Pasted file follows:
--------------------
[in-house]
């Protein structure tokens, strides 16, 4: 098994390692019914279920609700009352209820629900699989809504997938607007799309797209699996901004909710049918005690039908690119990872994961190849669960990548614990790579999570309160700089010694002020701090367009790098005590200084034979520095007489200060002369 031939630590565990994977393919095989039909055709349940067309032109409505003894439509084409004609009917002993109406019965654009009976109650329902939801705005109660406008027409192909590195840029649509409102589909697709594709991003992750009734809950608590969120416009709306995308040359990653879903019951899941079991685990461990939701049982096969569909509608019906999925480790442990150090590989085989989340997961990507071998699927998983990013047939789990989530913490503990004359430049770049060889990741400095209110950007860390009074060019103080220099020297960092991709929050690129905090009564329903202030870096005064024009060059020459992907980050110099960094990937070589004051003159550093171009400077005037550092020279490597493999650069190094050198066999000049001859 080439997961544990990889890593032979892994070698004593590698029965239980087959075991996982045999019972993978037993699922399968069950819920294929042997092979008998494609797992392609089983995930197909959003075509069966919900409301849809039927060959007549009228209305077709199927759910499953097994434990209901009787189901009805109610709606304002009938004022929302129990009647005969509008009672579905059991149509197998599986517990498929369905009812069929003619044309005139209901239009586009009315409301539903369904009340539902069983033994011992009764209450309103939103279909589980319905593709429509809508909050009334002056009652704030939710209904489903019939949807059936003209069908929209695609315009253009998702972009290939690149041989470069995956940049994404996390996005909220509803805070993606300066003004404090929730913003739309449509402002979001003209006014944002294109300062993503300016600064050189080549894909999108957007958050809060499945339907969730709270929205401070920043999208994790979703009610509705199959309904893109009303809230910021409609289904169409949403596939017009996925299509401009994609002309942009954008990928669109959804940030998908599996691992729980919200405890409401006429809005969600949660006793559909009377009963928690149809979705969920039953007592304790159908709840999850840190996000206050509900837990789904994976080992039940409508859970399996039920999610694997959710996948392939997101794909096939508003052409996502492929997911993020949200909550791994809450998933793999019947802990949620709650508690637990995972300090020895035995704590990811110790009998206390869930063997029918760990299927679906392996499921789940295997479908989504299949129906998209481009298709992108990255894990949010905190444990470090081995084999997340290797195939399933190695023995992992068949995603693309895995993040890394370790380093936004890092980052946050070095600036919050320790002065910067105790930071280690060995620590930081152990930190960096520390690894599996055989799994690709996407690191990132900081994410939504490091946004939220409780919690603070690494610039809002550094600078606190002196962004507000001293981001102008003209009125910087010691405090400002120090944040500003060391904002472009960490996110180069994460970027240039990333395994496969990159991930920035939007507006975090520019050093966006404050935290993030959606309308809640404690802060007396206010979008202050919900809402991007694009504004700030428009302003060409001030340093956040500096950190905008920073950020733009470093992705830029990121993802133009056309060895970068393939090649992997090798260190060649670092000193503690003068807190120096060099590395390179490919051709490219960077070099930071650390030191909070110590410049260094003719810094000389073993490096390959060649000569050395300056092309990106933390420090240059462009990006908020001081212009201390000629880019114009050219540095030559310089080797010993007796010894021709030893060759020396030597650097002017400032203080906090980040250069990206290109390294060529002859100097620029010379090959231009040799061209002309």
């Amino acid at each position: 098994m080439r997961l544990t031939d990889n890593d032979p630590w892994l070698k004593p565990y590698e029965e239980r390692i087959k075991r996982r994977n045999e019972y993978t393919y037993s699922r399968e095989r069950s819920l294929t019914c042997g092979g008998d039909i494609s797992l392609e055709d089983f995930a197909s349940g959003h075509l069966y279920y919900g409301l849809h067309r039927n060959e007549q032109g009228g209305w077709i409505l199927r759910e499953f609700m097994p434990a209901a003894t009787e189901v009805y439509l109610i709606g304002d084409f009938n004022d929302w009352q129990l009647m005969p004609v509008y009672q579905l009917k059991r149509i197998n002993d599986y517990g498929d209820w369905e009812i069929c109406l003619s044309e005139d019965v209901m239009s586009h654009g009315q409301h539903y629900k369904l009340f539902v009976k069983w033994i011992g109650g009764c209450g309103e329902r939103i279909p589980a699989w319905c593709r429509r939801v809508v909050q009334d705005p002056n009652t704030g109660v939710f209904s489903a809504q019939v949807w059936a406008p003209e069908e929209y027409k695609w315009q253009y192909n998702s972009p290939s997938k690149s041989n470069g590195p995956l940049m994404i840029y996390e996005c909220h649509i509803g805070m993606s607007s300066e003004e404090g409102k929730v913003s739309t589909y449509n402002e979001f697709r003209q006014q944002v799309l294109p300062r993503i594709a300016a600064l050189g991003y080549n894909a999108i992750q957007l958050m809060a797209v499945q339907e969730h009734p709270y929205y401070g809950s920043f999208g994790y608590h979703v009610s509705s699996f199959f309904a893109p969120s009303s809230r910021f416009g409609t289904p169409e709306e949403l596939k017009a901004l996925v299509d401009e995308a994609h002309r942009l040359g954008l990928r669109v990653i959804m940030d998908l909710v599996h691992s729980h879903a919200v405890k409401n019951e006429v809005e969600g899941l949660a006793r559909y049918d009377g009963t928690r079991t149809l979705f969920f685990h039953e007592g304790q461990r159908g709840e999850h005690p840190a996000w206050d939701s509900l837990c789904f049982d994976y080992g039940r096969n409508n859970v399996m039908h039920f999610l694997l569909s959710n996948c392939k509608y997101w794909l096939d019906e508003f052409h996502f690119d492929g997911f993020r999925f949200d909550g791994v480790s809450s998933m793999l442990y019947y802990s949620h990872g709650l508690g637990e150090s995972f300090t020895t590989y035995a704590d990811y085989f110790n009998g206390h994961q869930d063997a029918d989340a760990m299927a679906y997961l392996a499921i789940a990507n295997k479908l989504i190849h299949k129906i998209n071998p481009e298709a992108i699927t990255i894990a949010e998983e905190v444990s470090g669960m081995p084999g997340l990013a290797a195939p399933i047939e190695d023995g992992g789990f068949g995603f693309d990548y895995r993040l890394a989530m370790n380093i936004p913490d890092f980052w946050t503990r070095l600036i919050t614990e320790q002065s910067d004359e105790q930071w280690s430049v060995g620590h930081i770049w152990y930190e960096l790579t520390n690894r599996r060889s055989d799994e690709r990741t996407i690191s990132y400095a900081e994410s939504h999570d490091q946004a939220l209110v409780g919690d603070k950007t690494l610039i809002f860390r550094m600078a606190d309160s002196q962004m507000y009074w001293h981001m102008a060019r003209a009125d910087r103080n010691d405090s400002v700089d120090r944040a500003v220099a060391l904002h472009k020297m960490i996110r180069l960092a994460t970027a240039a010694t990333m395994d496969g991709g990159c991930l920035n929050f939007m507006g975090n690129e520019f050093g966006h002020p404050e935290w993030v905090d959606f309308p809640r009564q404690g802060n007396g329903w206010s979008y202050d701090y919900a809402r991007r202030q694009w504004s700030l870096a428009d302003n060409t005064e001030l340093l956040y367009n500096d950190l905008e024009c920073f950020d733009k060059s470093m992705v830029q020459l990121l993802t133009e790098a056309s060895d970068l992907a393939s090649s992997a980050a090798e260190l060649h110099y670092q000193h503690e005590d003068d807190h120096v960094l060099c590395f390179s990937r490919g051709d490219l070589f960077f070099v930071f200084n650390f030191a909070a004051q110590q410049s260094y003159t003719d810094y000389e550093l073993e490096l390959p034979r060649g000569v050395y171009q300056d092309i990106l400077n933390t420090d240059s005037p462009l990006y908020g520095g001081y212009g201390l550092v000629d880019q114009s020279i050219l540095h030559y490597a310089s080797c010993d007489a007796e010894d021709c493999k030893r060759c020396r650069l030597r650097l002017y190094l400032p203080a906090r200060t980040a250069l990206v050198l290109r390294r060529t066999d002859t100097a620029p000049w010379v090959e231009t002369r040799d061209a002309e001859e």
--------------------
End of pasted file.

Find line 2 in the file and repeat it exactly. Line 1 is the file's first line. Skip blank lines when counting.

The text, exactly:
């Protein structure tokens, strides 16, 4: 098994390692019914279920609700009352209820629900699989809504997938607007799309797209699996901004909710049918005690039908690119990872994961190849669960990548614990790579999570309160700089010694002020701090367009790098005590200084034979520095007489200060002369 031939630590565990994977393919095989039909055709349940067309032109409505003894439509084409004609009917002993109406019965654009009976109650329902939801705005109660406008027409192909590195840029649509409102589909697709594709991003992750009734809950608590969120416009709306995308040359990653879903019951899941079991685990461990939701049982096969569909509608019906999925480790442990150090590989085989989340997961990507071998699927998983990013047939789990989530913490503990004359430049770049060889990741400095209110950007860390009074060019103080220099020297960092991709929050690129905090009564329903202030870096005064024009060059020459992907980050110099960094990937070589004051003159550093171009400077005037550092020279490597493999650069190094050198066999000049001859 080439997961544990990889890593032979892994070698004593590698029965239980087959075991996982045999019972993978037993699922399968069950819920294929042997092979008998494609797992392609089983995930197909959003075509069966919900409301849809039927060959007549009228209305077709199927759910499953097994434990209901009787189901009805109610709606304002009938004022929302129990009647005969509008009672579905059991149509197998599986517990498929369905009812069929003619044309005139209901239009586009009315409301539903369904009340539902069983033994011992009764209450309103939103279909589980319905593709429509809508909050009334002056009652704030939710209904489903019939949807059936003209069908929209695609315009253009998702972009290939690149041989470069995956940049994404996390996005909220509803805070993606300066003004404090929730913003739309449509402002979001003209006014944002294109300062993503300016600064050189080549894909999108957007958050809060499945339907969730709270929205401070920043999208994790979703009610509705199959309904893109009303809230910021409609289904169409949403596939017009996925299509401009994609002309942009954008990928669109959804940030998908599996691992729980919200405890409401006429809005969600949660006793559909009377009963928690149809979705969920039953007592304790159908709840999850840190996000206050509900837990789904994976080992039940409508859970399996039920999610694997959710996948392939997101794909096939508003052409996502492929997911993020949200909550791994809450998933793999019947802990949620709650508690637990995972300090020895035995704590990811110790009998206390869930063997029918760990299927679906392996499921789940295997479908989504299949129906998209481009298709992108990255894990949010905190444990470090081995084999997340290797195939399933190695023995992992068949995603693309895995993040890394370790380093936004890092980052946050070095600036919050320790002065910067105790930071280690060995620590930081152990930190960096520390690894599996055989799994690709996407690191990132900081994410939504490091946004939220409780919690603070690494610039809002550094600078606190002196962004507000001293981001102008003209009125910087010691405090400002120090944040500003060391904002472009960490996110180069994460970027240039990333395994496969990159991930920035939007507006975090520019050093966006404050935290993030959606309308809640404690802060007396206010979008202050919900809402991007694009504004700030428009302003060409001030340093956040500096950190905008920073950020733009470093992705830029990121993802133009056309060895970068393939090649992997090798260190060649670092000193503690003068807190120096060099590395390179490919051709490219960077070099930071650390030191909070110590410049260094003719810094000389073993490096390959060649000569050395300056092309990106933390420090240059462009990006908020001081212009201390000629880019114009050219540095030559310089080797010993007796010894021709030893060759020396030597650097002017400032203080906090980040250069990206290109390294060529002859100097620029010379090959231009040799061209002309």